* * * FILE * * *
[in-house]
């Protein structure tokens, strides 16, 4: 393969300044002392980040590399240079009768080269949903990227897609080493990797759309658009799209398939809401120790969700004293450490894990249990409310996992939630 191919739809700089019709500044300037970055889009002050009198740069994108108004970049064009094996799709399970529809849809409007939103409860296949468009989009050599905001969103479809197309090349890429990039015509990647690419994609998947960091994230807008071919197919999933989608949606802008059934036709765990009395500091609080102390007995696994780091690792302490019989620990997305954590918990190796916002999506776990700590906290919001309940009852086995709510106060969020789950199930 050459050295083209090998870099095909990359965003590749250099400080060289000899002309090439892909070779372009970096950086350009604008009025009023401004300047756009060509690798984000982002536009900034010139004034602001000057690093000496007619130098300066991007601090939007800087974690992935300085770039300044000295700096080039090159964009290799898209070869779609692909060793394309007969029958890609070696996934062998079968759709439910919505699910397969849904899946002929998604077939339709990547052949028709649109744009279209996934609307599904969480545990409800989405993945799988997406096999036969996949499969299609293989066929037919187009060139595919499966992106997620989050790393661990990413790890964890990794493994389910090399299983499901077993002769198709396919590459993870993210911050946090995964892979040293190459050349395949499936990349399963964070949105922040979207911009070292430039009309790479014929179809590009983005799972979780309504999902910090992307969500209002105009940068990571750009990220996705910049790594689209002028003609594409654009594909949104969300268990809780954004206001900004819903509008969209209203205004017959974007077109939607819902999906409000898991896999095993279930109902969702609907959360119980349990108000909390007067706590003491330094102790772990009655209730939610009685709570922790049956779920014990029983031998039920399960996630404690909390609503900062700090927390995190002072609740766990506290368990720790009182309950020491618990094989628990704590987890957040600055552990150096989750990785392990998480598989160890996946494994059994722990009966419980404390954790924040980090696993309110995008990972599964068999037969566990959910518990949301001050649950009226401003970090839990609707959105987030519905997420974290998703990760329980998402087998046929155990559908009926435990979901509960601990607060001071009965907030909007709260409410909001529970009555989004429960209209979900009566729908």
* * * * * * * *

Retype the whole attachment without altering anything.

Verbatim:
[in-house]
């Protein structure tokens, strides 16, 4: 393969300044002392980040590399240079009768080269949903990227897609080493990797759309658009799209398939809401120790969700004293450490894990249990409310996992939630 191919739809700089019709500044300037970055889009002050009198740069994108108004970049064009094996799709399970529809849809409007939103409860296949468009989009050599905001969103479809197309090349890429990039015509990647690419994609998947960091994230807008071919197919999933989608949606802008059934036709765990009395500091609080102390007995696994780091690792302490019989620990997305954590918990190796916002999506776990700590906290919001309940009852086995709510106060969020789950199930 050459050295083209090998870099095909990359965003590749250099400080060289000899002309090439892909070779372009970096950086350009604008009025009023401004300047756009060509690798984000982002536009900034010139004034602001000057690093000496007619130098300066991007601090939007800087974690992935300085770039300044000295700096080039090159964009290799898209070869779609692909060793394309007969029958890609070696996934062998079968759709439910919505699910397969849904899946002929998604077939339709990547052949028709649109744009279209996934609307599904969480545990409800989405993945799988997406096999036969996949499969299609293989066929037919187009060139595919499966992106997620989050790393661990990413790890964890990794493994389910090399299983499901077993002769198709396919590459993870993210911050946090995964892979040293190459050349395949499936990349399963964070949105922040979207911009070292430039009309790479014929179809590009983005799972979780309504999902910090992307969500209002105009940068990571750009990220996705910049790594689209002028003609594409654009594909949104969300268990809780954004206001900004819903509008969209209203205004017959974007077109939607819902999906409000898991896999095993279930109902969702609907959360119980349990108000909390007067706590003491330094102790772990009655209730939610009685709570922790049956779920014990029983031998039920399960996630404690909390609503900062700090927390995190002072609740766990506290368990720790009182309950020491618990094989628990704590987890957040600055552990150096989750990785392990998480598989160890996946494994059994722990009966419980404390954790924040980090696993309110995008990972599964068999037969566990959910518990949301001050649950009226401003970090839990609707959105987030519905997420974290998703990760329980998402087998046929155990559908009926435990979901509960601990607060001071009965907030909007709260409410909001529970009555989004429960209209979900009566729908």